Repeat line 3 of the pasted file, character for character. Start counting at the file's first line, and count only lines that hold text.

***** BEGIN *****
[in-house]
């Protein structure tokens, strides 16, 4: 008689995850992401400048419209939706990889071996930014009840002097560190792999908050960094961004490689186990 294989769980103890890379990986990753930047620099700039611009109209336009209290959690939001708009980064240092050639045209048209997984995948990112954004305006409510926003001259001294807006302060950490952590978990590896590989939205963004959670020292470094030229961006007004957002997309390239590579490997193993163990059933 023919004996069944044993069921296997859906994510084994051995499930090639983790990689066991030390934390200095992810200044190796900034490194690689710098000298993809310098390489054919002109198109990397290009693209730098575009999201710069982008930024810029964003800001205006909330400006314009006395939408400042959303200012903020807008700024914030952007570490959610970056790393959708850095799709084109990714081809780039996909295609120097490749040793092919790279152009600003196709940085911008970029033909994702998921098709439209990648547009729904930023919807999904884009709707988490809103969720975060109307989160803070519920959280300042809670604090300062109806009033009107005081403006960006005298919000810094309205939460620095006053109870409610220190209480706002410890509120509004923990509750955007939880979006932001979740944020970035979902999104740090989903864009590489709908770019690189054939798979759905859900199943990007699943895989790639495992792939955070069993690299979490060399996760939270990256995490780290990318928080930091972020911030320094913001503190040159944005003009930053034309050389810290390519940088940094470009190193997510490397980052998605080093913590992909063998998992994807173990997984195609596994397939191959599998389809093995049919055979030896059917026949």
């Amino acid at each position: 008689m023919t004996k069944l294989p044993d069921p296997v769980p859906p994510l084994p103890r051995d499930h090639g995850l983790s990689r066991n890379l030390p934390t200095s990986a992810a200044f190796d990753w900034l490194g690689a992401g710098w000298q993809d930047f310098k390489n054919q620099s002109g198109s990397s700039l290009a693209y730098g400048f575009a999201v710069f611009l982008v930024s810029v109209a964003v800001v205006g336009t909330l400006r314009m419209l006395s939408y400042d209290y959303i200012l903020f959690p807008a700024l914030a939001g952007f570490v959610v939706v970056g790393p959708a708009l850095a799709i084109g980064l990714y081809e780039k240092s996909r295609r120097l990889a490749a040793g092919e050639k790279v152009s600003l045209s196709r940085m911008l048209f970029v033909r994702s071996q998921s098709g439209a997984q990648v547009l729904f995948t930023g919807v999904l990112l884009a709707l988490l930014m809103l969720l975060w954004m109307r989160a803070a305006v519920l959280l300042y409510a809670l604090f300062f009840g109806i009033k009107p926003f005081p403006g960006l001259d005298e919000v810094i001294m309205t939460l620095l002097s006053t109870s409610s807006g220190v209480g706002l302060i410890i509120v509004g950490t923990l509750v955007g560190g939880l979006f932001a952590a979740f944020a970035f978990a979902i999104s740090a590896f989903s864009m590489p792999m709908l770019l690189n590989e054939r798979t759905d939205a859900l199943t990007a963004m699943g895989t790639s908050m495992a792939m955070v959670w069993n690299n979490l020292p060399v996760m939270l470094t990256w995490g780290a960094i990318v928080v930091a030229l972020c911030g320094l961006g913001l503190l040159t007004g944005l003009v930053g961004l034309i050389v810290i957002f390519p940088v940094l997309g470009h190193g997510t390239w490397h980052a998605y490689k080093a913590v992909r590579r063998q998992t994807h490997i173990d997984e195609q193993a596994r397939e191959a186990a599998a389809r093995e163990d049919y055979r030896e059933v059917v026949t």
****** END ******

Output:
């Amino acid at each position: 008689m023919t004996k069944l294989p044993d069921p296997v769980p859906p994510l084994p103890r051995d499930h090639g995850l983790s990689r066991n890379l030390p934390t200095s990986a992810a200044f190796d990753w900034l490194g690689a992401g710098w000298q993809d930047f310098k390489n054919q620099s002109g198109s990397s700039l290009a693209y730098g400048f575009a999201v710069f611009l982008v930024s810029v109209a964003v800001v205006g336009t909330l400006r314009m419209l006395s939408y400042d209290y959303i200012l903020f959690p807008a700024l914030a939001g952007f570490v959610v939706v970056g790393p959708a708009l850095a799709i084109g980064l990714y081809e780039k240092s996909r295609r120097l990889a490749a040793g092919e050639k790279v152009s600003l045209s196709r940085m911008l048209f970029v033909r994702s071996q998921s098709g439209a997984q990648v547009l729904f995948t930023g919807v999904l990112l884009a709707l988490l930014m809103l969720l975060w954004m109307r989160a803070a305006v519920l959280l300042y409510a809670l604090f300062f009840g109806i009033k009107p926003f005081p403006g960006l001259d005298e919000v810094i001294m309205t939460l620095l002097s006053t109870s409610s807006g220190v209480g706002l302060i410890i509120v509004g950490t923990l509750v955007g560190g939880l979006f932001a952590a979740f944020a970035f978990a979902i999104s740090a590896f989903s864009m590489p792999m709908l770019l690189n590989e054939r798979t759905d939205a859900l199943t990007a963004m699943g895989t790639s908050m495992a792939m955070v959670w069993n690299n979490l020292p060399v996760m939270l470094t990256w995490g780290a960094i990318v928080v930091a030229l972020c911030g320094l961006g913001l503190l040159t007004g944005l003009v930053g961004l034309i050389v810290i957002f390519p940088v940094l997309g470009h190193g997510t390239w490397h980052a998605y490689k080093a913590v992909r590579r063998q998992t994807h490997i173990d997984e195609q193993a596994r397939e191959a186990a599998a389809r093995e163990d049919y055979r030896e059933v059917v026949t």